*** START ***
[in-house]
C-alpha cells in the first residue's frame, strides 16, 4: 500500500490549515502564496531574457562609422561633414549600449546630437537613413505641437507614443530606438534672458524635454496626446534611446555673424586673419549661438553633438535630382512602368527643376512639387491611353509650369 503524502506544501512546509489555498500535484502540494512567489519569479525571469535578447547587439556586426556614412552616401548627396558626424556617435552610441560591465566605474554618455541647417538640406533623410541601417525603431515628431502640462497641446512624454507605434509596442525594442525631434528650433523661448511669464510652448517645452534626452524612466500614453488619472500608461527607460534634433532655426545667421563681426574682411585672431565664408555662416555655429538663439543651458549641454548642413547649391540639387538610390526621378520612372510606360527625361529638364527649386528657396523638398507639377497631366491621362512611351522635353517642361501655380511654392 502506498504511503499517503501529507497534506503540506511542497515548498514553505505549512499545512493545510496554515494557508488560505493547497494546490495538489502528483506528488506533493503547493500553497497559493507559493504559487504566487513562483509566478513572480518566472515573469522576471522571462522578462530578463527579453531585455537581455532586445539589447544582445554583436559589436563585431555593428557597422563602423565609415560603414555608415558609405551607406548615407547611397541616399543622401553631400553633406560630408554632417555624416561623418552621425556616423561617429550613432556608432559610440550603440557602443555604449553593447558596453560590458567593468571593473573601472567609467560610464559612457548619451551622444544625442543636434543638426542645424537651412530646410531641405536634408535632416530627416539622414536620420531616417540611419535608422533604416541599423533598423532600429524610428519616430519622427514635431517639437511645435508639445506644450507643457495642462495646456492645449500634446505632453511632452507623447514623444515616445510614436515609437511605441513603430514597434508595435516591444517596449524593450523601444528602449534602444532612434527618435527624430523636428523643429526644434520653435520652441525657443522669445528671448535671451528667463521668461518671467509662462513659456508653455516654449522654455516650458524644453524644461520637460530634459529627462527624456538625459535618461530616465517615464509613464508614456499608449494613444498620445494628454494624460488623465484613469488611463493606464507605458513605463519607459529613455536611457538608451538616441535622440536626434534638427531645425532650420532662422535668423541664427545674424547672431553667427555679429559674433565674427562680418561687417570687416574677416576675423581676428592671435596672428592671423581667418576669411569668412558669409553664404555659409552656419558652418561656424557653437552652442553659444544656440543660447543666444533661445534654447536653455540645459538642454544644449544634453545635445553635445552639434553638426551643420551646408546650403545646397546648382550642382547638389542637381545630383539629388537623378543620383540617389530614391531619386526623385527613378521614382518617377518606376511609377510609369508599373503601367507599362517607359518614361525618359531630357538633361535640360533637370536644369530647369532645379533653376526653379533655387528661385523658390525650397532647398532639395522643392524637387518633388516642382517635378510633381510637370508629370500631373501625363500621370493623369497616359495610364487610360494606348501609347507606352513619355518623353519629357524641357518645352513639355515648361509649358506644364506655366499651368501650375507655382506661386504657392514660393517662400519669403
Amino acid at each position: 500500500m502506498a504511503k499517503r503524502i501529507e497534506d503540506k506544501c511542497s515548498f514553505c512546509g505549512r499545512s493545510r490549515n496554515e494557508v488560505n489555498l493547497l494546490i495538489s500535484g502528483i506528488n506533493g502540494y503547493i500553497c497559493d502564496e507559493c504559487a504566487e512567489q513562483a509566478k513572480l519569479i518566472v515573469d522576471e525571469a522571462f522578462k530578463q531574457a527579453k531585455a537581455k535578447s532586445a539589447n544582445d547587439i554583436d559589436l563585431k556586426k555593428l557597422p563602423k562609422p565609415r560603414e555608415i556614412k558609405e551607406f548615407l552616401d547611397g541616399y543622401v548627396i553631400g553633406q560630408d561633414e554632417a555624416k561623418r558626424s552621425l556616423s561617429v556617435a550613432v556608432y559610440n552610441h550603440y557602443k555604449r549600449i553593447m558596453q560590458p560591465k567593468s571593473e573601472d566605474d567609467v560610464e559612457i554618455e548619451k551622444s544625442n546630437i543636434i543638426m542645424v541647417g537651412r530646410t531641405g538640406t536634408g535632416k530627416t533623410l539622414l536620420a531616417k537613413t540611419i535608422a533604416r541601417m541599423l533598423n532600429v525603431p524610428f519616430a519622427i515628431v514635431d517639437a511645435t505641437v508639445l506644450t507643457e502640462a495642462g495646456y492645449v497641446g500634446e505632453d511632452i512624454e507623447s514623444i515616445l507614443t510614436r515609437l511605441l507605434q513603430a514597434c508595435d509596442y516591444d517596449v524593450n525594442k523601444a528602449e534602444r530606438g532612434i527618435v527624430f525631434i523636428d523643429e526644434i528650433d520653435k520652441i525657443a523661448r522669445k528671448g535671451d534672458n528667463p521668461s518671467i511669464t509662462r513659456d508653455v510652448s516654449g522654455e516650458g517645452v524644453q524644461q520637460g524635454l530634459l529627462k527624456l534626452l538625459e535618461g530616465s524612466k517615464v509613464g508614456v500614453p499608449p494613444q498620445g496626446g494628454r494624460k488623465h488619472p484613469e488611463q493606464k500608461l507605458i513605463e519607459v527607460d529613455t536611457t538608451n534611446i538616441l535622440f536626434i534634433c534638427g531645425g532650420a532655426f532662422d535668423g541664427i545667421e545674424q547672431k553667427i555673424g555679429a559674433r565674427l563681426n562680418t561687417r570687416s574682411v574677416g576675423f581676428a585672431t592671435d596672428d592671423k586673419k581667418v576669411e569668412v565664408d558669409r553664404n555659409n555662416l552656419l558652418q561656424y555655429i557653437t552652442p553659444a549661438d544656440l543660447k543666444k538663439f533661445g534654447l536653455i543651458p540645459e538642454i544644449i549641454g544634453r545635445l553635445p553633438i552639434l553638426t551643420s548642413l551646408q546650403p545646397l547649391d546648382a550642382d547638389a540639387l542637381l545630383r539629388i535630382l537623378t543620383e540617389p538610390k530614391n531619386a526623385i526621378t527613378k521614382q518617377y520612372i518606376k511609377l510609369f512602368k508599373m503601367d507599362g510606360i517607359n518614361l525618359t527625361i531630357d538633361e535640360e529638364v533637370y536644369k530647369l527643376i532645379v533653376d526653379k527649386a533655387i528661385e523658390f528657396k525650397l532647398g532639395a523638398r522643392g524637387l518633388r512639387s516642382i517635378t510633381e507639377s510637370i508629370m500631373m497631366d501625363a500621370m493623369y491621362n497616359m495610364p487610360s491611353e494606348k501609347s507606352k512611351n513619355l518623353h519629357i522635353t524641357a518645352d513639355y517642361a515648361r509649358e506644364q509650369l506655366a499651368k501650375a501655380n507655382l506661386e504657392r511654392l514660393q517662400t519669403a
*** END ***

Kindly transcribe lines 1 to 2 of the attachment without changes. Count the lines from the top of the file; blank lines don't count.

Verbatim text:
[in-house]
C-alpha cells in the first residue's frame, strides 16, 4: 500500500490549515502564496531574457562609422561633414549600449546630437537613413505641437507614443530606438534672458524635454496626446534611446555673424586673419549661438553633438535630382512602368527643376512639387491611353509650369 503524502506544501512546509489555498500535484502540494512567489519569479525571469535578447547587439556586426556614412552616401548627396558626424556617435552610441560591465566605474554618455541647417538640406533623410541601417525603431515628431502640462497641446512624454507605434509596442525594442525631434528650433523661448511669464510652448517645452534626452524612466500614453488619472500608461527607460534634433532655426545667421563681426574682411585672431565664408555662416555655429538663439543651458549641454548642413547649391540639387538610390526621378520612372510606360527625361529638364527649386528657396523638398507639377497631366491621362512611351522635353517642361501655380511654392 502506498504511503499517503501529507497534506503540506511542497515548498514553505505549512499545512493545510496554515494557508488560505493547497494546490495538489502528483506528488506533493503547493500553497497559493507559493504559487504566487513562483509566478513572480518566472515573469522576471522571462522578462530578463527579453531585455537581455532586445539589447544582445554583436559589436563585431555593428557597422563602423565609415560603414555608415558609405551607406548615407547611397541616399543622401553631400553633406560630408554632417555624416561623418552621425556616423561617429550613432556608432559610440550603440557602443555604449553593447558596453560590458567593468571593473573601472567609467560610464559612457548619451551622444544625442543636434543638426542645424537651412530646410531641405536634408535632416530627416539622414536620420531616417540611419535608422533604416541599423533598423532600429524610428519616430519622427514635431517639437511645435508639445506644450507643457495642462495646456492645449500634446505632453511632452507623447514623444515616445510614436515609437511605441513603430514597434508595435516591444517596449524593450523601444528602449534602444532612434527618435527624430523636428523643429526644434520653435520652441525657443522669445528671448535671451528667463521668461518671467509662462513659456508653455516654449522654455516650458524644453524644461520637460530634459529627462527624456538625459535618461530616465517615464509613464508614456499608449494613444498620445494628454494624460488623465484613469488611463493606464507605458513605463519607459529613455536611457538608451538616441535622440536626434534638427531645425532650420532662422535668423541664427545674424547672431553667427555679429559674433565674427562680418561687417570687416574677416576675423581676428592671435596672428592671423581667418576669411569668412558669409553664404555659409552656419558652418561656424557653437552652442553659444544656440543660447543666444533661445534654447536653455540645459538642454544644449544634453545635445553635445552639434553638426551643420551646408546650403545646397546648382550642382547638389542637381545630383539629388537623378543620383540617389530614391531619386526623385527613378521614382518617377518606376511609377510609369508599373503601367507599362517607359518614361525618359531630357538633361535640360533637370536644369530647369532645379533653376526653379533655387528661385523658390525650397532647398532639395522643392524637387518633388516642382517635378510633381510637370508629370500631373501625363500621370493623369497616359495610364487610360494606348501609347507606352513619355518623353519629357524641357518645352513639355515648361509649358506644364506655366499651368501650375507655382506661386504657392514660393517662400519669403